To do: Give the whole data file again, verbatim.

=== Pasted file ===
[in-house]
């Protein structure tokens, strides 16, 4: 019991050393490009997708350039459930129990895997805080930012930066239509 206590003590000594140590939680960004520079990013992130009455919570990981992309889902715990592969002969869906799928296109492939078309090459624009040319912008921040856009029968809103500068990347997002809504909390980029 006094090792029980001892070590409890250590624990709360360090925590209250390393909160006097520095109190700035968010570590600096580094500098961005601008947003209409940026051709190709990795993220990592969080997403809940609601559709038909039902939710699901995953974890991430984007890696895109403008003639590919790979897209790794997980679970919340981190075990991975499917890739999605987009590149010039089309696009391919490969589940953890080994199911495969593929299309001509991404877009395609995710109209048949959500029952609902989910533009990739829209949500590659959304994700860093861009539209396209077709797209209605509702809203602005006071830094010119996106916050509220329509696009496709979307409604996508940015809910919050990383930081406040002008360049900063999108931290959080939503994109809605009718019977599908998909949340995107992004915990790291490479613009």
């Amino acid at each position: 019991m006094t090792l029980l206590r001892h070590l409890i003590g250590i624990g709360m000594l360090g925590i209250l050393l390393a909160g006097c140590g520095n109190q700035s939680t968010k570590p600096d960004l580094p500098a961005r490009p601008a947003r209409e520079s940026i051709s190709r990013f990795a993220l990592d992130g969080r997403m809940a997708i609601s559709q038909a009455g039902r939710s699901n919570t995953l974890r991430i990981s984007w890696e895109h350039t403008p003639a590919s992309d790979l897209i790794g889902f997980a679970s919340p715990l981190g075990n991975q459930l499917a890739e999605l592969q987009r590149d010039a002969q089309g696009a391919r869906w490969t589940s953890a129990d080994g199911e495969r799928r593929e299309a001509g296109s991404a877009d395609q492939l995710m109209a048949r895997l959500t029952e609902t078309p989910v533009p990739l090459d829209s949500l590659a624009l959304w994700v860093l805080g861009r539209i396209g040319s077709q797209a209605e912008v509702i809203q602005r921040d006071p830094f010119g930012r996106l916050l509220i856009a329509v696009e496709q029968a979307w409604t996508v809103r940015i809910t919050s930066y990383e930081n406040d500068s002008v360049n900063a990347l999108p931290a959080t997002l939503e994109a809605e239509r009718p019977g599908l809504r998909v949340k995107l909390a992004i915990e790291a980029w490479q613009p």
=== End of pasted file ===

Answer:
[in-house]
């Protein structure tokens, strides 16, 4: 019991050393490009997708350039459930129990895997805080930012930066239509 206590003590000594140590939680960004520079990013992130009455919570990981992309889902715990592969002969869906799928296109492939078309090459624009040319912008921040856009029968809103500068990347997002809504909390980029 006094090792029980001892070590409890250590624990709360360090925590209250390393909160006097520095109190700035968010570590600096580094500098961005601008947003209409940026051709190709990795993220990592969080997403809940609601559709038909039902939710699901995953974890991430984007890696895109403008003639590919790979897209790794997980679970919340981190075990991975499917890739999605987009590149010039089309696009391919490969589940953890080994199911495969593929299309001509991404877009395609995710109209048949959500029952609902989910533009990739829209949500590659959304994700860093861009539209396209077709797209209605509702809203602005006071830094010119996106916050509220329509696009496709979307409604996508940015809910919050990383930081406040002008360049900063999108931290959080939503994109809605009718019977599908998909949340995107992004915990790291490479613009």
């Amino acid at each position: 019991m006094t090792l029980l206590r001892h070590l409890i003590g250590i624990g709360m000594l360090g925590i209250l050393l390393a909160g006097c140590g520095n109190q700035s939680t968010k570590p600096d960004l580094p500098a961005r490009p601008a947003r209409e520079s940026i051709s190709r990013f990795a993220l990592d992130g969080r997403m809940a997708i609601s559709q038909a009455g039902r939710s699901n919570t995953l974890r991430i990981s984007w890696e895109h350039t403008p003639a590919s992309d790979l897209i790794g889902f997980a679970s919340p715990l981190g075990n991975q459930l499917a890739e999605l592969q987009r590149d010039a002969q089309g696009a391919r869906w490969t589940s953890a129990d080994g199911e495969r799928r593929e299309a001509g296109s991404a877009d395609q492939l995710m109209a048949r895997l959500t029952e609902t078309p989910v533009p990739l090459d829209s949500l590659a624009l959304w994700v860093l805080g861009r539209i396209g040319s077709q797209a209605e912008v509702i809203q602005r921040d006071p830094f010119g930012r996106l916050l509220i856009a329509v696009e496709q029968a979307w409604t996508v809103r940015i809910t919050s930066y990383e930081n406040d500068s002008v360049n900063a990347l999108p931290a959080t997002l939503e994109a809605e239509r009718p019977g599908l809504r998909v949340k995107l909390a992004i915990e790291a980029w490479q613009p």